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In this case the Court of Appeal considered how to treat business assets on divorce. The sharing principle was applied which is, in essence, the equal division of matrimonial assets. The case was reported in the tabloids partly because of the sums involved and with the wife depicted as an “ex-factory girl” who had managed to ensnare the managing director. Whether she was a “gold digger” or not the couple had a long 29 year marriage and two children. The divorce seems to have generated a great deal of unhappiness as I noticed that one of their sons, or someone claiming to be a son, made extensive comments on a Daily Mail article regarding the financial proceedings.
So, what about the money? At trial Judge Mostyn found that the matrimonial assets available for division were worth a net £182 million. Some £161million of this wealth was in the husband’s private company; he owned 99% and the wife 1%. The wife was awarded 42% of the assets or £72.8 million. She was disappointed and appealed. The husband also appealed the way the award was structured. It is notoriously difficult to value private companies and so it proved in this case. An expert put the value of the company between £130 and £166 million and, in an updating report a year later, at between £185 and £227.5 million. These very wide ranges led the Court of Appeal to say that “very careful consideration would need to be given to the weight which could properly be placed on this evidence”. The Court went on (quoting another case) “..valuations of shares in private companies are among the most fragile valuations that can be obtained”. The valuations should be to assist the court in assessing the fairness of possible outcomes rather than giving the court precise mathematically accurate figures.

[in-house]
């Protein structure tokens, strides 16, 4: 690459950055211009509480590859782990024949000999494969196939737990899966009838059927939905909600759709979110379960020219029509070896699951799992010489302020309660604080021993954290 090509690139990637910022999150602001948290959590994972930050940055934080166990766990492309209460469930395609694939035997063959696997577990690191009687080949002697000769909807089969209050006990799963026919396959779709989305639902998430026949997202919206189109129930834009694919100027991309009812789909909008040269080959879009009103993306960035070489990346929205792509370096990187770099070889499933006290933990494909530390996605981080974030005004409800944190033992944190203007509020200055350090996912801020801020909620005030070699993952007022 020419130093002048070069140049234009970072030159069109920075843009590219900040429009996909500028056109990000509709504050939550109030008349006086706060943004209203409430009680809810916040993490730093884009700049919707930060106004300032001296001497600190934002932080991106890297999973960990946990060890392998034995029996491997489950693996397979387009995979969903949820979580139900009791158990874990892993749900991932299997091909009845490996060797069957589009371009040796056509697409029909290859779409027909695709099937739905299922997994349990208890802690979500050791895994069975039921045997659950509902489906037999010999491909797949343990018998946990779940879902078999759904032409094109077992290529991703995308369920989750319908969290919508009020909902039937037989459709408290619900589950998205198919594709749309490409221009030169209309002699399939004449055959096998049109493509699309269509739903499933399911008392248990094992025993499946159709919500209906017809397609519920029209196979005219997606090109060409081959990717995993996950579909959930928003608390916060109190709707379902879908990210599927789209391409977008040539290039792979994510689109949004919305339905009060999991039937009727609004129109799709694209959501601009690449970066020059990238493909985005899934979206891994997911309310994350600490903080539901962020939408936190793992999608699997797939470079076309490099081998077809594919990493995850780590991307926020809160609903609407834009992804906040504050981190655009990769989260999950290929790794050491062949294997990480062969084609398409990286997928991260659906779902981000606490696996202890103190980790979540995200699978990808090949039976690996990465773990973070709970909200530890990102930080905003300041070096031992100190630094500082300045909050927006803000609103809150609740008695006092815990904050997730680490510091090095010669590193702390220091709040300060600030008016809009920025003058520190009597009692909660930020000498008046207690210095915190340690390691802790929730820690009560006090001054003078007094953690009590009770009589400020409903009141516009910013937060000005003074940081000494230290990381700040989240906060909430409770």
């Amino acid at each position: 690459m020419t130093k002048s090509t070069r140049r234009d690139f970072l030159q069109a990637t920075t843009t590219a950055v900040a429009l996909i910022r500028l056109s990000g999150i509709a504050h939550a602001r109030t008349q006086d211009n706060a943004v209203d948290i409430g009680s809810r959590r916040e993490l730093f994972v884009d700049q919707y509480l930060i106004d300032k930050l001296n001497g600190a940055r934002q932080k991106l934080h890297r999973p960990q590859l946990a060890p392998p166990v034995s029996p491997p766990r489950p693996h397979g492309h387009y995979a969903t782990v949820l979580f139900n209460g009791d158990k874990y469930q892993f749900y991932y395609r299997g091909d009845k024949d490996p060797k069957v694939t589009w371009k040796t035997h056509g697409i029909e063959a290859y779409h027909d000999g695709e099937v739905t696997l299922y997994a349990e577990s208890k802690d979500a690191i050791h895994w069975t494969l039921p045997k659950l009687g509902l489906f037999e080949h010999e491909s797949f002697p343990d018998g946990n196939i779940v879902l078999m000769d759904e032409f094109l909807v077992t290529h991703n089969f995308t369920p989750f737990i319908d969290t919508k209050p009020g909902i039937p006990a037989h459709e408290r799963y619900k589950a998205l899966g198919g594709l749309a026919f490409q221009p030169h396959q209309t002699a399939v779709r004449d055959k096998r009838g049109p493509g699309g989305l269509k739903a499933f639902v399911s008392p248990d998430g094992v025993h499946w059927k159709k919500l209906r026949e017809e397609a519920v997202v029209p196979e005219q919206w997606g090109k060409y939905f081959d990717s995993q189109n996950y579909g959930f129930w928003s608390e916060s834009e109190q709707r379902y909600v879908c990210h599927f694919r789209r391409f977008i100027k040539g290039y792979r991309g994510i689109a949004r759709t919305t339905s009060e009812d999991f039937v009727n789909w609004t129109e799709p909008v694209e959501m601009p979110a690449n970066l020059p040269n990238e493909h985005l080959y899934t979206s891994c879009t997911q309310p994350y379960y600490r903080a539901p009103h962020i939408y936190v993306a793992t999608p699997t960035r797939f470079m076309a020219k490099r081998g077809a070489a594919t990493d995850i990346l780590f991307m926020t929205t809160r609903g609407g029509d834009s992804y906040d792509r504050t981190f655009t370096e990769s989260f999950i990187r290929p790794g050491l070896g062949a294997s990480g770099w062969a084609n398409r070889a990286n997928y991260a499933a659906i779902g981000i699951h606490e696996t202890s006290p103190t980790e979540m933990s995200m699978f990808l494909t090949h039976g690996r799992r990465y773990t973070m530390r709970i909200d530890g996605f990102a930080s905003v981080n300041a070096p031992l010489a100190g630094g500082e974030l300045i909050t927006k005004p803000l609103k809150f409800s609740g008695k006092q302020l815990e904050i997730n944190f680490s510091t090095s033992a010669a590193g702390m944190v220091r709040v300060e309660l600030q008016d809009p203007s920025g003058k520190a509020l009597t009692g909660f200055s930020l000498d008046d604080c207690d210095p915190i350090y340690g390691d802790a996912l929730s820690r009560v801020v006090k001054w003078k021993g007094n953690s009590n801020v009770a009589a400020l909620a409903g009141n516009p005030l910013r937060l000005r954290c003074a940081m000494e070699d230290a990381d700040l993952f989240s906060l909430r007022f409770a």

The trial Judge had treated the company shares as if they were a realisable cash assets saying, “the difference between it (the value of the shares) and cash is….the sound of the auctioneer’s hammer” The Court of Appeal disagreed. Shares in a private company will rarely be quickly realisable and do not have the same risk free liquidity of cash.
The Judge decided that 20% of the company was pre-marital and so excluded that part from consideration in the divorce. He did so by “straight line apportionment” working backwards from his finding of the value of the company. The wife objected pointing out that the company’s value had accelerated greatly during the marriage. The Court of Appeal agreed with the Judge’s assessment and said that the Judge’s finding was “a holistic, necessarily retrospective, appraisal of all the facts and then the application of a subjective conception of fairness”. A strict accounting approach was rejected. The Court does not have to follow one particular method of determining what are, and are not, matrimonial assets.
The husband was successful in arguments regarding the structuring of the payments to the wife. So the wife lost her appeal and was ordered to pay two thirds of the husband’s costs. Ordinarily, each side pays their own legal costs but that principle does not apply on appeal.
Martin v Martin (2018) EWCA Civ 2866
This article is for information purposes only and is not legal advice. It should not be acted or relied upon and legal advice should be sought before applying any of the information in this article to any facts or circumstances.